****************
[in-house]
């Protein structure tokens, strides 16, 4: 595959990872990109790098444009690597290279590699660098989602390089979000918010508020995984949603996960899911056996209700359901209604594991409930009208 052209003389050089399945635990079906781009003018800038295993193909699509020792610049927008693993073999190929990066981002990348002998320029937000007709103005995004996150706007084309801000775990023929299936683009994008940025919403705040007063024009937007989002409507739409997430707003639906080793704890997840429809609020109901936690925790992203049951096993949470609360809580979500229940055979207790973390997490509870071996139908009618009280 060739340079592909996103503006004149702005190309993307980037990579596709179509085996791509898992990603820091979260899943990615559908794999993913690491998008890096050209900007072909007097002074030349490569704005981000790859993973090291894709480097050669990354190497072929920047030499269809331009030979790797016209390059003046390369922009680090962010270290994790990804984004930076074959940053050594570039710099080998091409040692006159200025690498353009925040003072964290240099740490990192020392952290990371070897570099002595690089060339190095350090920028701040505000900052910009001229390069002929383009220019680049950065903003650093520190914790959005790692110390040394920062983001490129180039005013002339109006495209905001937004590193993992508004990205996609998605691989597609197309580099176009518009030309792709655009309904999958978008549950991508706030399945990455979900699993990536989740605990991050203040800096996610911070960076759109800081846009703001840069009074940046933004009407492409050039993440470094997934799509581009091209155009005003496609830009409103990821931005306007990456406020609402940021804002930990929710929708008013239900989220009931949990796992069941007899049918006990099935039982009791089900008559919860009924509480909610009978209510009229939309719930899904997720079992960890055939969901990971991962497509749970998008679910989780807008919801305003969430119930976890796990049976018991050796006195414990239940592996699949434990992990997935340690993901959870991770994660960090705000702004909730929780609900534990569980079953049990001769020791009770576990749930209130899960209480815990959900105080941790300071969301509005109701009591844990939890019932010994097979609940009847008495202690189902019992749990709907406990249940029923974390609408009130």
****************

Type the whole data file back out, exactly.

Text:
[in-house]
């Protein structure tokens, strides 16, 4: 595959990872990109790098444009690597290279590699660098989602390089979000918010508020995984949603996960899911056996209700359901209604594991409930009208 052209003389050089399945635990079906781009003018800038295993193909699509020792610049927008693993073999190929990066981002990348002998320029937000007709103005995004996150706007084309801000775990023929299936683009994008940025919403705040007063024009937007989002409507739409997430707003639906080793704890997840429809609020109901936690925790992203049951096993949470609360809580979500229940055979207790973390997490509870071996139908009618009280 060739340079592909996103503006004149702005190309993307980037990579596709179509085996791509898992990603820091979260899943990615559908794999993913690491998008890096050209900007072909007097002074030349490569704005981000790859993973090291894709480097050669990354190497072929920047030499269809331009030979790797016209390059003046390369922009680090962010270290994790990804984004930076074959940053050594570039710099080998091409040692006159200025690498353009925040003072964290240099740490990192020392952290990371070897570099002595690089060339190095350090920028701040505000900052910009001229390069002929383009220019680049950065903003650093520190914790959005790692110390040394920062983001490129180039005013002339109006495209905001937004590193993992508004990205996609998605691989597609197309580099176009518009030309792709655009309904999958978008549950991508706030399945990455979900699993990536989740605990991050203040800096996610911070960076759109800081846009703001840069009074940046933004009407492409050039993440470094997934799509581009091209155009005003496609830009409103990821931005306007990456406020609402940021804002930990929710929708008013239900989220009931949990796992069941007899049918006990099935039982009791089900008559919860009924509480909610009978209510009229939309719930899904997720079992960890055939969901990971991962497509749970998008679910989780807008919801305003969430119930976890796990049976018991050796006195414990239940592996699949434990992990997935340690993901959870991770994660960090705000702004909730929780609900534990569980079953049990001769020791009770576990749930209130899960209480815990959900105080941790300071969301509005109701009591844990939890019932010994097979609940009847008495202690189902019992749990709907406990249940029923974390609408009130």